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Ling-Temco-Vought XC-142

The Ling-Temco-Vought (LTV) XC-142 was a tri-service tiltwing experimental aircraft designed to investigate the operational suitability of vertical/short take-off and landing (V/STOL) transports.

An XC-142A first flew conventionally on 29 September 1964, and on 11 January 1965, it completed its first transitional flight by taking off vertically, changing to forward flight and finally landing vertically.

Its service sponsors pulled out of the program one by one, and it eventually ended due to a lack of interest after demonstrating its capabilities successfully.

In 1959 the United States Army, Navy and Air Force began work on the development of a prototype V/STOL aircraft that could augment helicopters in transport-type missions.

Specifically, they were interested in designs with longer range and higher speeds than existing helicopters, in order to support operations over longer distances, or in the case of the United States Marine Corps, from further offshore.

On 27 January 1961, a series of DOD actions resulted in an agreement where all of the military services would work on the Tri-Service Assault Transport Program under the Navy’s Bureau of Naval Weapons (BuWeps) leadership.

The original outline had been drawn up as a replacement for the Sikorsky HR2S, with a payload on the order of 10,000 lb (4,500 kg).

BuWeps released a revised specification that specified the same payload but extended the operational radius to 250 miles (400 km) and increased the cruising airspeed to 250–300 knots (460–560 km/h) and the maximum airspeed to 300–400 knots (560–740 km/h).

However, for the Marine Corps mission, the requirement stated that the fuel load could be reduced so that the maximum gross weight would not exceed 35,000 pounds (16,000 kg), as long as a 100-nautical-mile (190 km) radius was maintained.

Vought responded with a proposal combining engineering from their own design arm, as well as Ryan and Hiller, who had more extensive helicopter experience.

Their proposal won the design contest, and a contract for five prototypes was signed in early 1962 with first flight specified for July 1964.

The design was initially known as the Vought-Ryan-Hiller XC-142, but when Vought became part of the LTV conglomerate this naming was dropped.

During the prototype development the Navy decided to exit the program.

They were concerned that the strong propeller downwash would make it difficult to operate.

Their existing HR2S fleet had a ground pressure of about 7.5 psi (500 hPa) and proved to blow people about on the ground and stir up considerable amounts of debris.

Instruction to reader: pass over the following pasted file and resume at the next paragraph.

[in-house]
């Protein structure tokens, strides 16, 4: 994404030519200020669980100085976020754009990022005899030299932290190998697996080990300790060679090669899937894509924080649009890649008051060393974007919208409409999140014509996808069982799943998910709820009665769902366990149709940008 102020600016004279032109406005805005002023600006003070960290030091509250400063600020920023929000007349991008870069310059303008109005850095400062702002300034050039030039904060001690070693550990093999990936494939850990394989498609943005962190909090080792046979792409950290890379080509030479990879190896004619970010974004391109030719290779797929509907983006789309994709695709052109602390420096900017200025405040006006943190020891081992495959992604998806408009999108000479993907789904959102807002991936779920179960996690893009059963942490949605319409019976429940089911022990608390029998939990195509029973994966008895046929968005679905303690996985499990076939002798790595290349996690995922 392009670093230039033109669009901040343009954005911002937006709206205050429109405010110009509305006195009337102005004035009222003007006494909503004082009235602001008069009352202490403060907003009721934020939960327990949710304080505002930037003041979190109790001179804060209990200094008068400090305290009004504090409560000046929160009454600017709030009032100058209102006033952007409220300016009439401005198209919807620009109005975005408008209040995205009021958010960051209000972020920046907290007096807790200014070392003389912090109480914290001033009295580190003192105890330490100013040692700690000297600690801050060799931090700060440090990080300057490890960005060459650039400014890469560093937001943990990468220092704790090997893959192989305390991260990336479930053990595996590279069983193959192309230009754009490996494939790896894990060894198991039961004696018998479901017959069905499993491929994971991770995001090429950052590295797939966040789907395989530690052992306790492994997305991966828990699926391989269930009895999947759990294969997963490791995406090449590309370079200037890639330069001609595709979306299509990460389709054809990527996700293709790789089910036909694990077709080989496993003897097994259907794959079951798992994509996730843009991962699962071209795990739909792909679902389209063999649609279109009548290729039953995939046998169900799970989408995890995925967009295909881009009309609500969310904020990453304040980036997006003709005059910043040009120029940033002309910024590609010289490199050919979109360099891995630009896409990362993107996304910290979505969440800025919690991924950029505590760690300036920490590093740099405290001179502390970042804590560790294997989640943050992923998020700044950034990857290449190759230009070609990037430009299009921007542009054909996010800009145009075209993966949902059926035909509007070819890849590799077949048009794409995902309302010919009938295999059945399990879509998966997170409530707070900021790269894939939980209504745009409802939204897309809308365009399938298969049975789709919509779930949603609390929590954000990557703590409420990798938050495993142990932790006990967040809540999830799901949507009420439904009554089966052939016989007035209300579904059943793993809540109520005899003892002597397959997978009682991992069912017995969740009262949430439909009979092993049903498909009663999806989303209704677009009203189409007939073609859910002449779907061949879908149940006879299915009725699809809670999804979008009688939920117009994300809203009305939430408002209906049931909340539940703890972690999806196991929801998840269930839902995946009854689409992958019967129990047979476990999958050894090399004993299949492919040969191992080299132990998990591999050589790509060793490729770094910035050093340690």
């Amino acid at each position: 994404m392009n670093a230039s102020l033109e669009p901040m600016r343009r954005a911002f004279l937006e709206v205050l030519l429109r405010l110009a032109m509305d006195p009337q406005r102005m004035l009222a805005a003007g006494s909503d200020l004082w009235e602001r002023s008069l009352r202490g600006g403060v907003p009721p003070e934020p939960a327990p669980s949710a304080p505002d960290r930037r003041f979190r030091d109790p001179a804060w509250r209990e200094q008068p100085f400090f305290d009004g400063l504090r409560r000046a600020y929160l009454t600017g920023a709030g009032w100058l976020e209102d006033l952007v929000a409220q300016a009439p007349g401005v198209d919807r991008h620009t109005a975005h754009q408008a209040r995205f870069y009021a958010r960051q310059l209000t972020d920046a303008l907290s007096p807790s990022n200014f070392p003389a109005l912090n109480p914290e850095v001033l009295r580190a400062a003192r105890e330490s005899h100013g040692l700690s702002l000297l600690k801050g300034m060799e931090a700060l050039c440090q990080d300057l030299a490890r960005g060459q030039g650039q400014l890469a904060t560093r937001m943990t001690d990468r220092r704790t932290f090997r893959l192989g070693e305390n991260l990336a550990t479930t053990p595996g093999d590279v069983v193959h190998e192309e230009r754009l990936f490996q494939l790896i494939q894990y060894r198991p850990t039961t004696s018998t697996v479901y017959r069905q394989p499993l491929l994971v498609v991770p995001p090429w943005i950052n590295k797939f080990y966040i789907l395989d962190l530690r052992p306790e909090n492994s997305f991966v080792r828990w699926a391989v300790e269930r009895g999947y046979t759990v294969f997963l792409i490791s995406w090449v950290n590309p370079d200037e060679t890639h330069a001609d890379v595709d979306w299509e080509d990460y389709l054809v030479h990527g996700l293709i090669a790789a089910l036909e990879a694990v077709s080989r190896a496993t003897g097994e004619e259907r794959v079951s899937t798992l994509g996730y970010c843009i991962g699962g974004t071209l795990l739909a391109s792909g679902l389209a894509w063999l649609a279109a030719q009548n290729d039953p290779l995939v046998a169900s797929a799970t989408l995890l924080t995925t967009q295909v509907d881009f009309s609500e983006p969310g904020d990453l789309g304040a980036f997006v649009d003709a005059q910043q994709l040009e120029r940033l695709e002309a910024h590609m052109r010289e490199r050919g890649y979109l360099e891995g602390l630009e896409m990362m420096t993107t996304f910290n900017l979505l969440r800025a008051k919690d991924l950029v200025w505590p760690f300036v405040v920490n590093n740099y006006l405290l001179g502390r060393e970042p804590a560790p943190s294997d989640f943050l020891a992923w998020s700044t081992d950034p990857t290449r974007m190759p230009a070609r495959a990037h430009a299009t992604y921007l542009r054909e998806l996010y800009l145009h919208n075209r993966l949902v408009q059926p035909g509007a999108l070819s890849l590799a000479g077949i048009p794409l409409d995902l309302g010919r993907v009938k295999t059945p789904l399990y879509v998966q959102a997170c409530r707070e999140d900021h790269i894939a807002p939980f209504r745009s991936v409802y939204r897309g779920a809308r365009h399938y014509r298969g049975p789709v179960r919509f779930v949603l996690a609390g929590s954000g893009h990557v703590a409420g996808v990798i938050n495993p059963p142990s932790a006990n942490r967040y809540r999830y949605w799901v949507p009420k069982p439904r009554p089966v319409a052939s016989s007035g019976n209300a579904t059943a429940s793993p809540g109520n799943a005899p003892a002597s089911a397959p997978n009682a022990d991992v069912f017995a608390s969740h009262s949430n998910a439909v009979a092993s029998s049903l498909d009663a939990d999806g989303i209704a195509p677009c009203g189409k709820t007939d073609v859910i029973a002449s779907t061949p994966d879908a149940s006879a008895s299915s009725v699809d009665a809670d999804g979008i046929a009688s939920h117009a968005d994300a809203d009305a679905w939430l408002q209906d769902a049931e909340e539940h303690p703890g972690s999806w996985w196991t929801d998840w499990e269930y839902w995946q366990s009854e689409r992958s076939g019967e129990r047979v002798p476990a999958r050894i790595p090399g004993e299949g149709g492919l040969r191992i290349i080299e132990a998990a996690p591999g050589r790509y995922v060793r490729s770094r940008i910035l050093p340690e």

The C-142 was predicted to have an even higher loading of 10 psi (700 hPa), which they believed would limit it to operations to and from prepared landing pads and was therefore unsuitable for assault operations.

The first prototype made its first conventional flight on 29 September 1964, first hover on 29 December 1964, and first transition on 11 January 1965.

The first XC-142A was delivered to the Air Force test team in July 1965.

During the XC-142A program, a total of 420 hours were flown in 488 flights.

The five XC-142As were flown by 39 different military and civilian pilots.

Tests included carrier operations, simulated rescues, paratrooper drops, and low-level cargo extraction.

During testing the aircraft’s cross-linked driveshaft proved to be its Achilles heel.

The shaft resulted in excessive vibration and noise, resulting in a high pilot workload.

Additionally, it proved susceptible to problems due to wing flexing.

Shaft problems, along with operator errors, resulted in a number of hard landings causing damage.

One crash occurred as a result of a failure of the driveshaft to the tail rotor, causing three fatalities.

One of the limitations found in the aircraft was an instability between wing angles of 35 and 80 degrees, encountered at extremely low altitudes.

There were also high side forces which resulted from yaw and weak propeller blade pitch angle controls.

The new “2FF” propellers also proved to generate less thrust than predicted.

Five aircraft were built, only one still survives.

XC-142A is on display in the experimental aircraft hangar at the National Museum of the United States Air Force at Wright-Patterson Air Force Base near Dayton, Ohio.





32 fully equipped troops


24 stretcher patients and 4 attendants


8,000 lb (3,600 kg) cargo


58 ft 1 in (17.70 m)


67 ft 6 in (20.57 m)


26 ft 1 in (7.95 m)

Wing area

534.5 sq ft (49.66 m2)

Aspect ratio


Empty weight

22,595 lb (10,249 kg)

Gross weight

34,474 lb (15,637 kg) (VTOL weight)

Max take-off weight

44,500 lb (20,185 kg) (STOL)

Fuel capacity

1,400 US gal (1,200 imp gal; 5,300 L)


4 × General Electric T64-GE-1 turboprops,

2,850 shp (2,130 kW) each


4-bladed Hamilton Standard variable-pitch propellers,

15.5 ft 0 in (4.72 m) diameter


Maximum speed

431 mph (694 km/h, 375 kn) at 20,000 ft (6,100 m)

Cruise speed

288 mph (463 km/h, 250 kn) at sea level

Combat range

230–470 mi (370–760 km, 200–410 nmi)

Ferry range

3,800 mi (6,100 km, 3,300 nmi)

Service ceiling

25,000 ft (7,600 m)

Rate of climb

6,800 ft/min (35 m/s).



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